Genocide: Pro U.S. rebels lynch Black Libyans
Further specific evidence has emerged that there is a strong racist element within the rebel forces, including at command level, and it is the stated intention of these forces to ethnically cleanse areas they capture of their dark-skinned inhabitants.
Racism amongst the rebels including at command level
In a recent article in the Wall Street Journal, journalist Sam Dagher pointed out the obvious fact that the Libyan war is aggravating ethnic tensions in that country. The article talks about the fate of Tawergha, a small town 25 miles to the south of Misrata, inhabited mostly by black Libyans, a legacy of its 19th-century origins as a transit town in the slave trade:
Ibrahim al-Halbous, a rebel commander leading the fight near Tawergha, says all remaining residents should leave once if his fighters capture the town. “They should pack up,” Mr. Halbous said. “Tawergha no longer exists, only Misrata.”
The myth of black mercenaries leads to lynchings
Other evidence of the massacres of black people, which include the lynchings and murder of black soldiers of the Libyan army, guest workers from other African countries and dark-skinned Libyan civilians include a report from the BBC on 25 February which cited a Turkish construction worker as saying:
“We had 70-80 people from Chad working for our company. They were cut dead with pruning shears and axes, attackers saying: ‘You are providing troops for Gaddafi.’ The Sudanese were also massacred. We saw it for ourselves.”
On 27th February Nick Meo of The Telegraph reported from Al-Bayda that he had been shown mobile phone footage of a ‘captured mercenary‘ (presumably he means black person with a uniform) lynched from a street lamp as well as a ‘black African hanging on a meat hook.’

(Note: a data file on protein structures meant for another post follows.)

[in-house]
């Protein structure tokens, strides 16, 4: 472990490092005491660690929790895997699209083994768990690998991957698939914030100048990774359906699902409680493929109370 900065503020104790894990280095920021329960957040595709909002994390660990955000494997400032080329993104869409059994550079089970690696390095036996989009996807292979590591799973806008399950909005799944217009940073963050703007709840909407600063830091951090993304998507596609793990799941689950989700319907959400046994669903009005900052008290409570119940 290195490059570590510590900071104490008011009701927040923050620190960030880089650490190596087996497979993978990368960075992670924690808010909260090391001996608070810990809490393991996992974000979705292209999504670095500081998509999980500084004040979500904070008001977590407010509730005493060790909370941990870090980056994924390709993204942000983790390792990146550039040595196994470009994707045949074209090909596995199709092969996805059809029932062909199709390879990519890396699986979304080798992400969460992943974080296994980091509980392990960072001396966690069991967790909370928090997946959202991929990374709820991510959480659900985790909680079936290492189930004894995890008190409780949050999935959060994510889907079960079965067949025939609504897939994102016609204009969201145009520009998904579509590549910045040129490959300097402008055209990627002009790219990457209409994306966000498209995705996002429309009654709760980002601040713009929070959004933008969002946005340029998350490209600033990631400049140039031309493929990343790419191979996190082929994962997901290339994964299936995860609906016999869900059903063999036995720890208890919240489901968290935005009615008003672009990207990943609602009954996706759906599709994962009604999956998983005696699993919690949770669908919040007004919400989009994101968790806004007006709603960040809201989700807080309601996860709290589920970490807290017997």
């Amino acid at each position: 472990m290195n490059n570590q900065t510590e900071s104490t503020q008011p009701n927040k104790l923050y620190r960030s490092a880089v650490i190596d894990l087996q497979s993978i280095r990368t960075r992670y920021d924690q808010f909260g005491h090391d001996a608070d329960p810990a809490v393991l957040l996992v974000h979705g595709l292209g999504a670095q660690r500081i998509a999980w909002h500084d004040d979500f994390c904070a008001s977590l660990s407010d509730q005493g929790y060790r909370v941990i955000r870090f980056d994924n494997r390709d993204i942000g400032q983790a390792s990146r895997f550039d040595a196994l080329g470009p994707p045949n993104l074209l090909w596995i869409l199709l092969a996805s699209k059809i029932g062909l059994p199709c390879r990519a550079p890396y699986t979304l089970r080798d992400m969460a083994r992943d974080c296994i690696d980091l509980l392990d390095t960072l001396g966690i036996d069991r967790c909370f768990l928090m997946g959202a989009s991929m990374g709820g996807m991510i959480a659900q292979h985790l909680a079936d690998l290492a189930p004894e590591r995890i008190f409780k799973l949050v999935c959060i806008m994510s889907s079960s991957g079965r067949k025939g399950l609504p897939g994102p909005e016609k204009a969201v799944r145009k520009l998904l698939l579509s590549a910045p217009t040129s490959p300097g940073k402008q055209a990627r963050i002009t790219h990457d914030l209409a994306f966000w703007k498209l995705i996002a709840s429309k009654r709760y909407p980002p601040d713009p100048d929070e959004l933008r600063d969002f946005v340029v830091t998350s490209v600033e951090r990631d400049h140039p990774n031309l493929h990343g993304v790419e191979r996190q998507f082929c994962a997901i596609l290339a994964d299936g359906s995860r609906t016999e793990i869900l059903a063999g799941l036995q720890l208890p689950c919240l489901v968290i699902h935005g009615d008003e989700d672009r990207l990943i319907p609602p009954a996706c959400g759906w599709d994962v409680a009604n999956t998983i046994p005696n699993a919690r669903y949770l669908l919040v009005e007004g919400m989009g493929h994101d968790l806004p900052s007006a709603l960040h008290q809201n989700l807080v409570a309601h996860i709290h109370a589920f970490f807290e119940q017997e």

Amnesty International crisis researcher, Donatella Rovera spent the period from 27 February to 29th May in Misrata, Benghasi, Ajabiya and Ras Lanouf. Yesterday she was interviewed by Austria’s ‘The Standard’ and had this to say on the subject:
“We examined this issue in depth and found no evidence. The rebels spread these rumours everywhere, which had terrible consequences for African guest workers: there was a systematic hunt for migrants, some were lynched and many arrested. Since then, even the rebels have admitted there were no mercenaries, almost all have been released and have returned to their countries of origin, as the investigations into them revealed nothing.”
Who spread the myth and why?
So what accounts for the widespread popularity of this myth? It is, to be frank, an example of highly successful propaganda, appealing to the basest of racial stereotypes. The myth was highly important in gaining consent for the operation in Libya, in order to cover up and justify the massacres of black people taking place.
In account after account, the mercenary myth is used to justify the imprisoning and killing of black people and this process continues today. Given the background of racial tension in Libya, including the October 2000 race riots which led to the killings of 200 people with 1000s forced to flee, the consequences of the spreading of this propaganda were entirely predictable and constitute incitement to commit atrocities.
The myth of black mercenaries was spread by certain political leaders including members of the National Transitional Council in Benghazi, British Defence Minister Liam Fox and NATO spokesperson Oana Longescu .
internet site reference: http://humanrightsinvestigations.org/2011/07/07/libya-ethnic-cleansing/